“I only see that side of him when he’s racing,” Tuck said. “He’s usually pretty laid-back. He just wants to get his work done.”
Awad’s team-oriented nature is noticed by his teammates. Senior co-captain Amy Darlington recalled their becoming fast friends at the team’s cross country camp during their freshman year, and echoed the importance of team success.
“Tommy’s not just my friend on the track, he’s my friend off the track, and I think he’s that way with everyone,” Darlington said. “I think it’s great to see Tommy have individual success, but you can also see the team success, and he definitely has a huge impact on that because he’s one of the leaders.”
According to Martin, it is not always the fastest or fittest racer that wins. Maximizing what one can get out of one’s talent is a skill, and Awad has shown that ability in his running career.
“There are some people that are competitive with everything. I wouldn’t say that’s Tommy,” Martin said. “He turns it on and turns it off. When I think about racing, he’s the prototypical racer. He puts himself in good positions, he’s really savvy as a racer.”
Awad’s determination to win allows him to set himself apart from competitors when he needs to, making it simply a matter of who can push further.
“Tommy stands on the line with a lot of people who are as talented or more fit or more talented, and he finds a way to win and he has this ability to ‘go there’, where most people are unwilling or unable to go,” Martin added.
In the spring of his sophomore year, Awad was planning to compete in the 10,000-meter run and 5,000-meter run at the Ivy League Outdoor Championships, which was to be his first time competing in the 10K.
“At the time, there were two guys that were nationally ranked at Harvard, and they were going to beat him,” Martin said. “He was going to get second or third, and for a sophomore and his first 10K, that would have been fine.”
Doing his best to stay at the front, Awad fell late into second place behind Harvard’s James Leakos. He admitted that he didn’t even think he was going to win, but that changed when Leakos looked back and Awad knew he could close the gap.
To the surprise of spectators, Awad, who said he was already running hard, reached an almost sprint-like level and caught up with Leakos with 200 meters to go. He won the race.
“He just found something and just ran this guy down and won the 10K,” Martin said. “The team flooded the track, and the 10K is not the most popular event, so to have the team flood the track for a 10K is pretty rare.”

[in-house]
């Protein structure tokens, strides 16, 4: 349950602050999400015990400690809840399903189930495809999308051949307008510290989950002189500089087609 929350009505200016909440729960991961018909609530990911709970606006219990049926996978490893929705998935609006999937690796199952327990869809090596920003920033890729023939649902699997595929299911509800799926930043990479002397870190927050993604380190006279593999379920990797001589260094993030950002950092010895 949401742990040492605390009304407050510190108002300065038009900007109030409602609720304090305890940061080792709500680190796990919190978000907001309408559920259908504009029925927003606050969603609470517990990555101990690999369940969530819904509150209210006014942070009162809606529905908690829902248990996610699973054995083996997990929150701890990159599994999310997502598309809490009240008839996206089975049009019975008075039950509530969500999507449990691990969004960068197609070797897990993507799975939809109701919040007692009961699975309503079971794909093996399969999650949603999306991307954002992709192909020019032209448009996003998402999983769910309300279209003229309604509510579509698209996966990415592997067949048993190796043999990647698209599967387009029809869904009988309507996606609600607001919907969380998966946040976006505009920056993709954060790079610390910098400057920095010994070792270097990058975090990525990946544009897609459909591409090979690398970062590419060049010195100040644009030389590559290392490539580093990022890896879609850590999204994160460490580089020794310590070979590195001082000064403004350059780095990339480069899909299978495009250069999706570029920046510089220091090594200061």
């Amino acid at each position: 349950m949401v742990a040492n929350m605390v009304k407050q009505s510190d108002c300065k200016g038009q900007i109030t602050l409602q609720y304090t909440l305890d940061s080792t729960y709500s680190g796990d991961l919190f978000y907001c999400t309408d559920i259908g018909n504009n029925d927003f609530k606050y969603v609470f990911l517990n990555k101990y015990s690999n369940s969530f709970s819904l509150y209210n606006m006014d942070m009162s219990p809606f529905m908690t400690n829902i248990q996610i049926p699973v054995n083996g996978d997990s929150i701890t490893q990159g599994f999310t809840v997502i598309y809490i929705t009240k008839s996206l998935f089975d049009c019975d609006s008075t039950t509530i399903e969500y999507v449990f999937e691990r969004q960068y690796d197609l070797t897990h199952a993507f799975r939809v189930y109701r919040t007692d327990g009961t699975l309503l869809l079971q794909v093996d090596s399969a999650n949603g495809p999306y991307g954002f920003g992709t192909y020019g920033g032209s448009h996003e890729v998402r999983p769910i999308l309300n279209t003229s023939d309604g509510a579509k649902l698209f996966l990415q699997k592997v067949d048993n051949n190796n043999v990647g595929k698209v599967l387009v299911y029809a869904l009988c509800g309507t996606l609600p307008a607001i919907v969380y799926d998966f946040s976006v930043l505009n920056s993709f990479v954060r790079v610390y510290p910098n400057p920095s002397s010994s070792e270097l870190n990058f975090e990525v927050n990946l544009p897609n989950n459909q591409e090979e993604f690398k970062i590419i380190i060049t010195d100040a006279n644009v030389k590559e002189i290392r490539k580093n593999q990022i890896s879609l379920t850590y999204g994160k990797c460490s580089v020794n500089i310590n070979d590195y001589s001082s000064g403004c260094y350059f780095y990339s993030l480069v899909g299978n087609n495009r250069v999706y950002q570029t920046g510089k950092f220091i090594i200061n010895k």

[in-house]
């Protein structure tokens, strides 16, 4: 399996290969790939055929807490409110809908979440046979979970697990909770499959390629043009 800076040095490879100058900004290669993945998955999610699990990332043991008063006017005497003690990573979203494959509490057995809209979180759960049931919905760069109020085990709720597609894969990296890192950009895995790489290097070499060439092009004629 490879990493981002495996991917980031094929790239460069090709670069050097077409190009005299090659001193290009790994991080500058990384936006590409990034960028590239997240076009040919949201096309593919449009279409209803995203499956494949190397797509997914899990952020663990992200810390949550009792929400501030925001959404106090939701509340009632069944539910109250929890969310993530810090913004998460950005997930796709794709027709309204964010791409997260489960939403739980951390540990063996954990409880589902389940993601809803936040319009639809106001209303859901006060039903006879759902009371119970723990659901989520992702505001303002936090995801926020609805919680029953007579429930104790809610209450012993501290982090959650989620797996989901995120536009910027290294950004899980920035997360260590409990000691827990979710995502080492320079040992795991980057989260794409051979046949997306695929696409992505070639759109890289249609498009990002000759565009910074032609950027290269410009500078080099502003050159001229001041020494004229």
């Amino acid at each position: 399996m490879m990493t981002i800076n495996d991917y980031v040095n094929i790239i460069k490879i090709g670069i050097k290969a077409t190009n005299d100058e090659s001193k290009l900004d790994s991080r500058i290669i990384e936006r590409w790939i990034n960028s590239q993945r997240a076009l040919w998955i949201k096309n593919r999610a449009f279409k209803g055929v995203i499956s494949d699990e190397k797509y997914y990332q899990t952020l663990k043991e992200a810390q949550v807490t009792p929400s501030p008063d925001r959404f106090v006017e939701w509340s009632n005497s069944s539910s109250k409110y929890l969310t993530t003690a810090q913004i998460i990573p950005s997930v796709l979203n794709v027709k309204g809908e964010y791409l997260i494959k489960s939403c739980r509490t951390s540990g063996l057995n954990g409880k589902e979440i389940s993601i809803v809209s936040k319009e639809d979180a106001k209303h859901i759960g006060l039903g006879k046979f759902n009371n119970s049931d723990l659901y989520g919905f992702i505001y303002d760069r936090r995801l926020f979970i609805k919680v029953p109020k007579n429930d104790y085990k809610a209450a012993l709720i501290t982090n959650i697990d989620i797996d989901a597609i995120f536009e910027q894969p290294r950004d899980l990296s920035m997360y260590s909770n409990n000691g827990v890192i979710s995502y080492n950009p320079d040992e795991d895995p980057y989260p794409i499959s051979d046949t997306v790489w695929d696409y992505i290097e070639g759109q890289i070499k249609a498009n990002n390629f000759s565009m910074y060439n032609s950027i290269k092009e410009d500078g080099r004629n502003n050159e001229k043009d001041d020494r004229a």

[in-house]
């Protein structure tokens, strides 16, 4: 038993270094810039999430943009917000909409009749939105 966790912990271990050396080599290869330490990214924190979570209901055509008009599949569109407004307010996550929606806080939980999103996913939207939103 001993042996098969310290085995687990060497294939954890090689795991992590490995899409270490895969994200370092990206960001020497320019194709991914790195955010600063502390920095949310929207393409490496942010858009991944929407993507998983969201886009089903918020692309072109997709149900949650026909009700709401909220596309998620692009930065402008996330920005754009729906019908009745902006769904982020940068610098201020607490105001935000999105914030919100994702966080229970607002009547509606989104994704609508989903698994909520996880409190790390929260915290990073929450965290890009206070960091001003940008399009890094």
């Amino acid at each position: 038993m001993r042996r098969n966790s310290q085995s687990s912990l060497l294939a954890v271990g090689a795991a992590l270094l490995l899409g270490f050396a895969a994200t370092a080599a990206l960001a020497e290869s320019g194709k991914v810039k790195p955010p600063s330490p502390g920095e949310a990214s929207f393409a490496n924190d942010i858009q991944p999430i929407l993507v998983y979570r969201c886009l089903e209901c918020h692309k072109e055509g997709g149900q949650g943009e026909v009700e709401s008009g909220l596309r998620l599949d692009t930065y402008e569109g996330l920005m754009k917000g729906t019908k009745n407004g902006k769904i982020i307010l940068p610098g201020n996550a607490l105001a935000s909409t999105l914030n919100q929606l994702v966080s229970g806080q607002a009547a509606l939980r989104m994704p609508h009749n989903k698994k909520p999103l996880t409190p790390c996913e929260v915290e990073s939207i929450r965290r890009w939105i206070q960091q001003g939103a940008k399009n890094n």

After the event, Awad was taxed. He decided to withdraw from the 5K, convinced he would finish last if he pushed himself to race the next day.
“The 10K is one hell of an event, it’s so grueling, it’s so different than cross, and I don’t know why,” Awad said. “It’s just so much harder on your body and I finished and it was weird because I never feel that bad after a race. You’re usually tired, but that one I felt really off.”
Two weeks prior to that race, Awad broke four minutes in the mile for the first time ever, to win the Olympic Development Mile at the Penn Relays.
“He’d been running really well,” Dolan said. “Two weeks previous he’d ran a very good 1,500 that showed how strong he was. I told him that with a couple of good weeks of training and if the race was right, he certainly could do it.”
Awad’s 3:58.34 time was the second-best outdoor mile in Ivy League history per Hepstrack.com, second to only Elton Fikes, the former Quaker who is currently the athletic department’s compliance officer.
“Tommy entered that race with the understanding that he could break four minutes,” Dolan said. “What he did with the race, which was how he often does it, is he really didn’t run for the time, he ran to try to beat the other runners of the race, and he won the race and got the time.”
Awad has lofty goals for racing after Penn: to make the Olympic Trials for the 2016 Rio Olympics and to make racing his career. He had been considering qualifying in the 1,500 or 5,000, but he has recently concluded his best shot is in the 1,500 because of the competitiveness of the upcoming races.
“There just aren’t races [in the 5,000 meters] that go that fast. Maybe the Payton Jordan [Invitational] out at Stanford might be a 13:20s race, but that’s also the Monday after Penn Relays, so I obviously can’t go,” Awad said.
“If that’s the only race in America that’s going to be a 13:20’s-type race, then I’m not going to be able to qualify for the trials in that event, which is a shame just because I think that’s my best event. I think I’m pretty strong in the 1,500 also, and we’re going to go 1,500 because we have to at this point, but if some weird opportunity presents itself in the 5K, we’ll probably end up taking it.”
Dolan recognizes the odds of Awad cracking the Olympic team are not ideal, but that could be where the captain’s competitive spirit steps in.
“It’s difficult in our system for collegiate runners to make the Olympic team because of their age relative to the guys post-college, but he’s an outstanding competitor and the first step will be to post his time to make the Olympic trials, that’s goal number one for him,” Dolan said.
“When you get there, you take it race-by-race. He’s a competitor, and never sell him short in any race he gets in.”Comments powered by Disqus